Forrester Marketing Forum 2015: Do or do not… there is no try.

MarTech|4 Minute Read

Forrester Marketing Forum 2015: Do or do not… there is no try.

After Cory’s write up on the recent Martech event it is my turn to summarize another amazing event we visited, “The Forrester Forum for Marketing Leaders” organized by Cory’s previous employer.

Although the payoff of the event, “Connect, Engage, Deliver” was set at a very high level, the content the speakers brought to the stage was very hands-on and unusually specific. How can marketers embrace the opportunity of engaging with “the empowered customer”? That question – posed by Principal analyst Shar VanBoskirk – unveiled the real theme of the two-day conference: the consumer, the individual, the person on the other end of the line. Here are some of the highlights and key takeaways from the event when it comes to marketing to the empowered consumer:

  • Get over the ambition of a 360º customer view. Google’s director of data and management Stephen Yap insisted that marketers focus on real-time interaction based on the data available at that point and stop holding onto the highly unlikely promise of a “complete” view.
  • Adopt “business to human” marketing. A clever phrase introduced by GE’s Linda Boff, also showing the fact that treating your customers as actual individuals is challenging for most marketers.
  • Embrace a democratized data paradigm. With the proliferation of customer data comes great responsibility – that according to Sheila Colclasure, Privacy officer at Acxiom and to Forrester Principle Analyst Fatemeh Khatibloo. In the words of the latter, the friction between the goals of the marketer and the value a consumer perceives from the marketers action became clear. And while getting identity right is foundational for the execution of a successful contextual marketing strategy it does not mean the marketer owns the identity of the user by default.
  • Marketing clouds are vastly overrated. Rusty Warner explained that although most of the traditional technology vendors have refurbished their 1st and 2nd generation legacy platforms and acquired products into fancy “Clouds”, they have not been living up to their promise.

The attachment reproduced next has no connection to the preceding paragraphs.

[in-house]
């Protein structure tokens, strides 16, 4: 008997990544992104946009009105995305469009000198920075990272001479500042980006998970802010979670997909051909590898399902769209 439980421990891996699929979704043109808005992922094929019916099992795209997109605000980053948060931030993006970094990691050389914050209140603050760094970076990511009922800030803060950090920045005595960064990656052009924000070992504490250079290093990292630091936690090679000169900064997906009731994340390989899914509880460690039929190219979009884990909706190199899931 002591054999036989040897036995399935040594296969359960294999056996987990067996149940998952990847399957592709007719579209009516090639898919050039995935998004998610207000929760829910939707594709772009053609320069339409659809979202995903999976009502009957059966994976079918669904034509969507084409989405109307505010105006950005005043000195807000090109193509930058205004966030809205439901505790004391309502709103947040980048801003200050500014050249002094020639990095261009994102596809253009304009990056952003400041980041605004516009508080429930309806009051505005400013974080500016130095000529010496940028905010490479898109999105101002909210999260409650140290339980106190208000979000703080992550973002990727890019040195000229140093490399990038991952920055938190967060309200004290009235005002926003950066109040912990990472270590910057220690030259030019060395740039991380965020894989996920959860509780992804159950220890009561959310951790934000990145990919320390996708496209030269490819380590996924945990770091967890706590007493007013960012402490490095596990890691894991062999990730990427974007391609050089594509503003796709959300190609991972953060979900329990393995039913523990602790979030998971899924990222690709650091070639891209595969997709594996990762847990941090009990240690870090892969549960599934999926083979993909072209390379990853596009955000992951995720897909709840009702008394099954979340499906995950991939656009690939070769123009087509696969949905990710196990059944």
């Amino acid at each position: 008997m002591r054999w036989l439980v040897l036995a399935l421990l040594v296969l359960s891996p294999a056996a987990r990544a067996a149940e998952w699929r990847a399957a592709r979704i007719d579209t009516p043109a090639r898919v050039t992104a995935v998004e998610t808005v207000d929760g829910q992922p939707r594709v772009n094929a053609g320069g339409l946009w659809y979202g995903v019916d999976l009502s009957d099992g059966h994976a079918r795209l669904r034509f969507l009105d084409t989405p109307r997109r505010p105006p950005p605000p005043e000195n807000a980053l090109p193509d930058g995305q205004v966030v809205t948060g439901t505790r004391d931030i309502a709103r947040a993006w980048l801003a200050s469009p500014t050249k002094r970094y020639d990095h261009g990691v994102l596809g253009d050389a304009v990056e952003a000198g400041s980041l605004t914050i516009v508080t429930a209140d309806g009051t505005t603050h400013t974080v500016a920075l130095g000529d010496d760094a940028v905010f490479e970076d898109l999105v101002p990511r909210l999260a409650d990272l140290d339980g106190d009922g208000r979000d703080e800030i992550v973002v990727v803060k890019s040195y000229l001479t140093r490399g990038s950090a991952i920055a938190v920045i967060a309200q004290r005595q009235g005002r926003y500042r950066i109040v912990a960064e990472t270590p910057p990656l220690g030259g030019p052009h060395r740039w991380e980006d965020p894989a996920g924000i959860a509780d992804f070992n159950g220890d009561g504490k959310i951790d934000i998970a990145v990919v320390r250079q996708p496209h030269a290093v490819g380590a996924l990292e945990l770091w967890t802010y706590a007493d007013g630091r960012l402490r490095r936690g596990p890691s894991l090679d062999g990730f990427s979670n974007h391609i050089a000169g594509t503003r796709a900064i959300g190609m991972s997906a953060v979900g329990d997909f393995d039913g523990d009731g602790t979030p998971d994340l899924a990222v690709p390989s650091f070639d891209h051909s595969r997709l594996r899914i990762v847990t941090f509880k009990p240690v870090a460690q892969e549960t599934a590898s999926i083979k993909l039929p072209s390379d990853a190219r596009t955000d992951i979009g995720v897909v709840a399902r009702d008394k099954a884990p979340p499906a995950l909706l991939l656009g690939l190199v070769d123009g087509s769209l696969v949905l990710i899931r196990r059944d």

• Integration needs some serious improvement. Tina Moffet projected that a staggering 90% of enterprise CMOs agree with the statement that their companies fail completely in “integrating customer data across channels”.

So what do I take away from this? It is certainly not that truly individual and contextual marketing is too big of a challenge. The advice from Google, the market leader in this, was very, very clear. It is a challenge we must rise to. Despite our aspirations, a marketer can never be 100% accurate said Yap. Yet, any hesitation to take the opportunity to act will set you up for failure. Waiting means missing the immediacy of the interaction in real time.

Do or do not… there is no try. And that’s what a lot of practitioners who were also presenting at the event have been doing. They told the real stories right out of the trenches of operating daily digital commerce and marketing. With a lot of humor Walter Levitt, Chief Marketing Officer of Comedy Central, took attendees through the recent history of the network and how it has abandoned the concept of the linear TV screen and traditional marketing. Internally, words like “Fans” and “Franchises” are used instead of “Viewers” and “TV shows” and only content that meets the strict requirements of “share-ability” gets produced.

From left to right: David Kirkpatrick (Techonomy Media), Maggie Chan Jones (SAP), David Bernard (Pepsico), Stacey Vollman Warwick (JPMorgan Chase) – Discussing how Technology Blurs The Lines


Delia Vallejo, Head of eCommerce and Digital, Keurig Green Mountain shared her company’s balancing act between online and offline, between a direct e-commerce channel and an indirect retail channel, as well as the differences between the web and the mobile experiences and between a traditional and subscription based business model.

Mary O’Brien, Vice President, Marketing took Saucony from ranking seventh in the “running specialty” manufacturer to ranking third by nurturing consumers’ obsession with the brand, products and their love of running, building persona’s and drawing them into the story – all in real time.

And there were many others – more than can be shared here. All demonstrated courage and perseverance and all could claim initial success and showed even great aspiration to do better. Collectively these marketing practitioners underlined that the future of marketing hinges on the ability to identify, understand, and interact with customers on an individual basis. If you are on the same path, I invite you to reach out to BlueConic because I am sure we are able to give you a push in the right direction. And oh, yes, we do have a platform that actually does what we have promised: collecting and unifying rich profiles to determine and activate the optimal interaction with an individual, based on both implicit and explicit intent. And it was built for this very purpose. That might help too…

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